The coronavirus pandemic has caused an overwhelming number of problems for all international actors, including the most powerful ones. It has often been said that even though the pandemic issue is global, the solution is national. In other words, the coronavirus pandemic is a global health, economic, political and security problem for all international actors, including nation-states and international organizations. The European Union is no exception. German Chancellor Angela Merkel confessed that the EU is facing its biggest threat since its foundation due to the pandemic.
The EU has been facing certain friction between the northern-tier EU members and the southern tier, i.e. the Mediterranean countries, in recent decades. There have been several turning points and profound developments in Europe that further deepened the north-south rift. One of the most decisive factors was the 2008 global economic crisis. More robust economies of the north did not want to share the burden of the economically vulnerable southern countries, which were severely affected by the economic crisis.
Secondly, the mass influx of new refugee waves into Europe exacerbated already existent ultra-nationalistic perceptions of xenophobic, anti-globalization and anti-EU political actors. Southern countries such as Greece and Italy are more influenced by refugee waves than other European countries. Southern countries such as Italy feel that the EU has abandoned them once again, following the eurozone crisis. Many European countries shut their borders to keep migrants out.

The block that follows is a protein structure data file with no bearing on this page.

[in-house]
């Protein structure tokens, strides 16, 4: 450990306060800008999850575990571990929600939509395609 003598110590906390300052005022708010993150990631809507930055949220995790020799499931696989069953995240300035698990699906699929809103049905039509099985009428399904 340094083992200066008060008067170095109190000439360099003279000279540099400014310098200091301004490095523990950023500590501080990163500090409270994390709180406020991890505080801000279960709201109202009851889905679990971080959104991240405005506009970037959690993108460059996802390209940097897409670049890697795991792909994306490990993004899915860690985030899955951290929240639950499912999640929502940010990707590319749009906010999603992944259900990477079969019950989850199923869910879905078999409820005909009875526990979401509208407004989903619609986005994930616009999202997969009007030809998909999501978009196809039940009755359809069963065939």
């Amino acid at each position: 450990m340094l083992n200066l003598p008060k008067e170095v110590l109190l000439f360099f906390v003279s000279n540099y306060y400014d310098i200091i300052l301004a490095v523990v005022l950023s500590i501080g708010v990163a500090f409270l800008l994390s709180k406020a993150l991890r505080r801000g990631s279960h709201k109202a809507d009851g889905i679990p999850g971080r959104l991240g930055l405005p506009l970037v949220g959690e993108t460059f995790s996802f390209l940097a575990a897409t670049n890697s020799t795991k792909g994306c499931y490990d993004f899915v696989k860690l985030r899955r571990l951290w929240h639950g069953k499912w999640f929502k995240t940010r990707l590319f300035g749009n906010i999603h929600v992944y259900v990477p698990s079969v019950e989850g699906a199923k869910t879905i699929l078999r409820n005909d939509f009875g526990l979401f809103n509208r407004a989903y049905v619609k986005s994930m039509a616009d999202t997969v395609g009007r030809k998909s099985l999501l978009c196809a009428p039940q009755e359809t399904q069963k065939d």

A third factor that contributed to the north-south rift is the rise of ultra-nationalist and far-right governments throughout Europe. As a Europe-wide development in the 2010s, the radicalization of politics has increased the friction between northern and southern member states. Most European governments or influential political actors share xenophobic, anti-globalization and anti-EU political perspectives. Both the governments and the peoples of the continent have lost their confidence in the future of the EU. Brexit is just one case in point. Political observers began to discuss other “exits” – the possibility that other member states would leave the union.
As the fourth and most effective factor, the coronavirus pandemic has worsened the widening political fault line between northern and southern EU members. Due to the measures taken by the member states, the Schengen area was invalidated by the members. When we look at the numbers regarding the coronavirus pandemic, it is obvious that southern European countries, i.e. Italy, Spain and France, are much more affected than northern EU members. In other words, the impact of the coronavirus pandemic will be different for each country. While the southern countries have been hit harder, the northern countries will apparently be less affected. So far, the cost of the virus is relatively much higher in Italy, Spain and France compared with the Scandinavian countries and Germany.